Breast implants have some special risks that do not exist with most other plastic surgery procedures. This is because breast implants are "foreign objects" placed into the body, and the way a body reacts to an implant is not entirely predictable. Much of your body’s response to an implant depends on your individual healing characteristics and the quality of the surrounding tissue.
Treating implant complications is much more difficult than inserting implants for either augmentation or reconstruction. If you develop a problem with a breast implant, the cosmetic surgeon you choose makes all the difference.
The problems described below will be discussed in more detail during consultation with your surgeon.
Like all manufactured products, breast implants will not last forever. Failure of an implant is the most serious complication associated with breast implant procedures. Women who choose breast augmentation or reconstruction must be willing to accept the risk that they will likely need to have an implant removed at some point in their lives because of rupture or deflation. When this happens, most women (but not all) choose to have the failed implant replaced with a new one.
Deflation of a saline implant is easy to notice because the breast becomes visibly smaller as the saline filler leaves the shell, to be harmlessly absorbed by the body within a day or two. Failure of a silicone gel implant is harder to detect because silicone gel is much thicker than saline and does not flow out of the implant shell as saline does. If the implant shell breaks, the silicone gel is more likely to gradually ooze out of the shell and into the capsule of tissue that surrounds all implants. There may be no noticeable change of breast size or contour at all, or the change may not be evident for years. Women with silicone gel breast implants must be extremely vigilant about seeing their plastic surgeon once a year to have their implants checked.
Removal of a breast implant is called explantation. Explantation of ruptured silicone gel implants can be more complicated than removal of deflated saline implants because it is very important to look for and remove any free gel that may be in the breast area. In the vast majority of cases, explantation and re-insertion of a new implant are done in a single surgery that should not take more than 2 hours.
Explantation without getting a new implant can leave a breast deformity, and your breasts will probably not look as they did before you got implants. Your surgeon will describe the options available for treating the deformity.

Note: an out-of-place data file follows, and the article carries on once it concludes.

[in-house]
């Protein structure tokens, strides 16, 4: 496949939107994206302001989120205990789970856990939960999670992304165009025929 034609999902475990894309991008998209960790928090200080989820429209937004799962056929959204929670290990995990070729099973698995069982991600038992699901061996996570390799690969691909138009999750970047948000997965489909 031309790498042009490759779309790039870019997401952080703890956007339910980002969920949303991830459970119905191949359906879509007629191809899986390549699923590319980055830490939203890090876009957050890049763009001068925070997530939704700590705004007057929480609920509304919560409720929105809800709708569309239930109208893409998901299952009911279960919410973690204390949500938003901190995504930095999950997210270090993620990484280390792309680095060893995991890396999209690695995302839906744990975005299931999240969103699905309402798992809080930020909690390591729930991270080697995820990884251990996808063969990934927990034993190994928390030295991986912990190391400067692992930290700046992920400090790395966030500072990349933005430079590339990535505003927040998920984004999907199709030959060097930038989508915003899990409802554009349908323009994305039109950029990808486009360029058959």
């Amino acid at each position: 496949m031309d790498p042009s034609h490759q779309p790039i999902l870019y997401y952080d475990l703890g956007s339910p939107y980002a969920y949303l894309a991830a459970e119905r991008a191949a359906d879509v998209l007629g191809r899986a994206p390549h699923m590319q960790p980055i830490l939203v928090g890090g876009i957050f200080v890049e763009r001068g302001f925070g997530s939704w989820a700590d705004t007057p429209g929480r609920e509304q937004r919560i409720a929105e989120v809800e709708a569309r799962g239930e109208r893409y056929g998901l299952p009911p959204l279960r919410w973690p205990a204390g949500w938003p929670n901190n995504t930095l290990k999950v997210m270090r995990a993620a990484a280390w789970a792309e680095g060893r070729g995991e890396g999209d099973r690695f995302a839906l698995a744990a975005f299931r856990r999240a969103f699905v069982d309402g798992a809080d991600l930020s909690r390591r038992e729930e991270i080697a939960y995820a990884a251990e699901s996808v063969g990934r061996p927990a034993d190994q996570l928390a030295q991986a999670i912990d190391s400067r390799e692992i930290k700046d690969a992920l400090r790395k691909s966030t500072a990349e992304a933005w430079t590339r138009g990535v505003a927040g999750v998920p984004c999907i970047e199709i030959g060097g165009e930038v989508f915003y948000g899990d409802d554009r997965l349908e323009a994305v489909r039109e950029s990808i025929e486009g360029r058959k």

The most common complication with breast implants is capsular contracture. Every implanted device develops a capsule around it as part of the natural healing process. This capsule is essentially scar tissue that keeps the implant separated from the surrounding tissue. In some women, the capsule around a breast implant begins to tighten or contract, and what was originally a soft implant begins to feel hard and adopt an unnaturally rounded appearance. Severe capsular contracture causes some degree of breast deformity but can be treated in several ways. However, most treatments involve another surgery.
Infection or Extrusion
Occasionally an infection may affect the implant pocket, in which case the implant needs to be removed so the infection can be treated. A new implant can be inserted after a few months. The same is true if a breast implant extrudes, or passes through the skin. This very rare complication is more likely to occur in women who have very little breast tissue to begin with or receive very large implants.
Sometimes a breast implant may shift its position or become displaced, though this is rare. The type of implant and the quality of the tissue surrounding it influence whether an implant will shift. Some women are willing to live with this complication while others want it corrected surgically.
Another reason for needing additional surgery is asymmetry of implant size or position. No woman has perfectly symmetrical breasts, but few notice the asymmetry. When your breasts are enlarged, any pre-existing asymmetry may seem magnified. Your surgeon will explain your particular pre-existing asymmetry during your consultation so you will know in advance what to expect after surgery.
Change in Breast Sensation
A potential complication of breast implants that cannot be treated is a change in nipple sensation. The nipples may be oversensitive, undersensitive, or even numb. Small patches of numbness near the incisions may also occur. These symptoms usually disappear with time, but may be permanent in a small percentage of patients.
The Importance of Mammography
There is no evidence that breast implants will affect fertility, pregnancy, or the ability to nurse. They do, however, affect mammography because a breast implant makes it more difficult to see the tissue and therefore detect breast cancer. All women with breast implants should have their mammograms done at a facility with technicians who are experienced in the special techniques required to get a reliable x-ray of a breast with an implant.
Ultrasound examinations may be of benefit in some women with implants to evaluate an implant or breast lumps. The most reliable way to identify rupture of a silicone gel implant is magnetic resonance imaging, or MRI, and your surgeon may request an MRI if he suspects a rupture.